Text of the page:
By CP Staff
By Olivia LaVecchia
By Chris Parker
By Jesse Marx
By John Baichtal
By Olivia LaVecchia
By Jesse Marx
By Olivia LaVecchia
The kids start lining up 20 deep outside the back door of the Venue relatively late most weekend nights, and on this particular Friday, it's 10:45 before there's any real action on the dance floor. The Venue is actually under the roof of a place called BeBop, which is the anchor tenant in an aging strip mall on 109th Avenue Northeast in Blaine, a good 15 miles north of downtown Minneapolis. BeBop is your standard-issue sports bar, with lines of electronic dartboards, an outbreak of flickering mounted TVs, full ashtrays, and piles of spent pull-tabs. Occasionally a door between the two joints opens, filling the place with the electronic thump of dance music.
"That shit-hole bar next door?" a female BeBop bartender jokes, nodding toward the Venue. "That place will be full in 30 minutes."
Tom Lovaas, who has been the general manager of both bars for four years, has told me he expects to draw about 1,500 clubgoers tonight, a good number of them under 21. Tonight's a KDWB night, meaning someone from the local Top 40 station will be spinning music, the radio station's banners will be emblazoned all over the club, and a $5 cover will get you in (also, drinks are free for women for part of the night). Wednesdays are sponsored by B-96, an "urban" radio station, and Saturdays are 93X nights, where sponsorship from the hard-rock station brings the same kind of specials, if not quite the same crowd.
"It's like this every weekend and Wednesdays," Lovaas says, over the din. "It's the only place like this in the area, and it's the kind of place where people want to go."
Lovaas escorts a reporter and his friend to the front of the line, where paper wristbands are affixed to their right wrists as proof of legal drinking age. We're led to a "VIP" section—a raised section of floor about three feet high that looks out over the club. There is a stamp required to get past the guy working a velvet rope, but it's all yours for an extra dollar on the cover charge.
The club is painted all black, with giant framed photographs of Bono, Cobain, Madonna, Marley, and Morrison adorning the walls. Three DJs in a booth in the middle of the room—slightly larger than the main floor at First Avenue—are segueing Black-Eyed Peas into Sean Paul at a healthy volume, and about 500 people fill the dance floor under a dizzying nonstop light show. Across the way, three girls are doing a sort of soul-train dance on another raised floor—another VIP section that comes with a "bottle charge." To get up there, your group of up to four has to buy a bottle of liquor, usually for $150.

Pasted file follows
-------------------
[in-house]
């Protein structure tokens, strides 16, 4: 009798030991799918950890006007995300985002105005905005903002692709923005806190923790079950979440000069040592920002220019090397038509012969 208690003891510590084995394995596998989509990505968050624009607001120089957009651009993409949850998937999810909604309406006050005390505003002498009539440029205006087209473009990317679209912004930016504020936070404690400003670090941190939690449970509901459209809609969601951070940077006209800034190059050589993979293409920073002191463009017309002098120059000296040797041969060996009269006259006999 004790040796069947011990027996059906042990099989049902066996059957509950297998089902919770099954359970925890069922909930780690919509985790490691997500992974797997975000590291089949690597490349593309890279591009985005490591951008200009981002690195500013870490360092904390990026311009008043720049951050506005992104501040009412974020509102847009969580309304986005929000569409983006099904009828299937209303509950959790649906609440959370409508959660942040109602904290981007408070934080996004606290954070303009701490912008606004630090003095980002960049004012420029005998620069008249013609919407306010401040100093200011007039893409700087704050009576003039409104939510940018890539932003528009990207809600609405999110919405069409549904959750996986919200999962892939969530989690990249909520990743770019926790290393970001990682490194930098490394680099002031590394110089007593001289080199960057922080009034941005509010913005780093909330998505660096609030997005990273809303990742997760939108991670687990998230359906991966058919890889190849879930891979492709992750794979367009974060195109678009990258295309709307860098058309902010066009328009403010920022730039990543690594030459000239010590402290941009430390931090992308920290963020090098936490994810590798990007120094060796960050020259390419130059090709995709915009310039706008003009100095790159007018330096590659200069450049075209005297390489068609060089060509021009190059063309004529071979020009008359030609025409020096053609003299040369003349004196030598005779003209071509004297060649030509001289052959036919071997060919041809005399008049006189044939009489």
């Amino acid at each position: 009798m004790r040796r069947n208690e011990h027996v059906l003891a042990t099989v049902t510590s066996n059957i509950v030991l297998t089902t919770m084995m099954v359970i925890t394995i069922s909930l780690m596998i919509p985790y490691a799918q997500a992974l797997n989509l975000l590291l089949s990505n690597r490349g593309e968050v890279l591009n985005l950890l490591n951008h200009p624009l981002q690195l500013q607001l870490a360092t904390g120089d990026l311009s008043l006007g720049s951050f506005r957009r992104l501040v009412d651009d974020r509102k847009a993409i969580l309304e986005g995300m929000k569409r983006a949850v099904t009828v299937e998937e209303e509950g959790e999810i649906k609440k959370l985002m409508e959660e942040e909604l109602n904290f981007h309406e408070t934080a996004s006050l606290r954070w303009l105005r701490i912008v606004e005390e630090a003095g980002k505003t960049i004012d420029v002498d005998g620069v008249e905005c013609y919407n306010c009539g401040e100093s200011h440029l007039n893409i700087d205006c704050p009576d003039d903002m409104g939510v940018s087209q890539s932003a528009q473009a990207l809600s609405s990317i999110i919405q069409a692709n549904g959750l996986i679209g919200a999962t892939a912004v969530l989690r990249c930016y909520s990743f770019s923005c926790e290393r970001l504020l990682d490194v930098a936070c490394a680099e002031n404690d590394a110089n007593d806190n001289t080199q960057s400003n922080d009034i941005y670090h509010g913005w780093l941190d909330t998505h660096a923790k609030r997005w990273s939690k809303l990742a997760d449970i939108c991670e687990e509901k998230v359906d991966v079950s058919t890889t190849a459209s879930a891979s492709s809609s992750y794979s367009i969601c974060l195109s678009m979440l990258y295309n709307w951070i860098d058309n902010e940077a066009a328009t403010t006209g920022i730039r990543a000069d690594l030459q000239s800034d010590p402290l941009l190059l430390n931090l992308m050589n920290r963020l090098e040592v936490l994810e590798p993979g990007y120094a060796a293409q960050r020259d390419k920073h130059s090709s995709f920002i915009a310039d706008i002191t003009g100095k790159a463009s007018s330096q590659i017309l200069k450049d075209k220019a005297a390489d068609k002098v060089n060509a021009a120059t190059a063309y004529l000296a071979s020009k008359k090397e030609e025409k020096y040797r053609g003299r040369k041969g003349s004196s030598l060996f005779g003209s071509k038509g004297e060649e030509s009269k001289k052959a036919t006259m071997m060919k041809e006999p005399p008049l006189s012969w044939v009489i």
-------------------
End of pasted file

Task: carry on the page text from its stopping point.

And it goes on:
"Those breasts," says my friend Chuck, motioning toward a surgically enhanced blonde manning one of the three beer tubs in the room, "are hilarious." Judging from the line of dudes waiting to get a dollar-bottle of Budweiser, Chuck's opinion is in the minority.
By about 11:15, the club is noticeably more crowded, and Lovaas's prediction of 1,500 patrons seems about right. What's striking, though, is that even though we're in Blaine, the place is hardly all white. There's a large contingent of African Americans, along with a number of African and Latino immigrants. This fazes no one. Gwen Stefani's "Hollaback Girl" is followed by "Billie Jean," which is sped up via computer from 133 beats per minute to 137 to match the Stefani tune. The 24-year-old track by Michael Jackson makes the place go nuts.
A group of white girls keeps engaging in what can best be described as a tongue fight, wherein one grabs another by the back of the head and they start making out voraciously. Occasionally some random guy will join in. Usually these impromptu scenes break up in a few seconds. The point, it seems, is less sensual than a burning desire to be seen. Everyone dresses as though they'll be found on an MTV spring break promotion, and everyone seems to have digital or cell-phone cameras. The posing and preening for the camera and everyone else is nonstop, a habit of exhibitionism hardly found at downtown clubs. Clothing, one might say, is nearly optional.
Turns out the ladies all work together at a Wal-Mart in Monticello. "I used to come here all the time," says one of them, Karra Andrews, who says she lives in Buffalo. "But I'm too old now. I'm, like, 28."
One of her cohorts is urging Andrews not to talk to me any more than that. "That's Tiffany, and she's only 21 years old," Andrews continues. "She comes here all the time because she's young. She comes for the boys."
Eventually both of them are explaining why they would rather come here than, say, downtown Minneapolis, even though the drive would be roughly the same, at least for Andrews. "It's not real rowdy, and the bouncers keep it under control," Tiffany Newcombe, who lives in Becker, offers. "From my experience, if I go to [clubs downtown], there's going to be theft, rape, and fights."
Newcombe then says that she isn't racist, but that there are "gangbanger" elements in a lot of clubs that she won't go to anymore, and that, overall, she feels plenty secure in the heavily monitored chaos at the Venue. "I'm here every Wednesday and every Friday, at nine o'clock on the dot," she concludes. "It's all about the free drinks."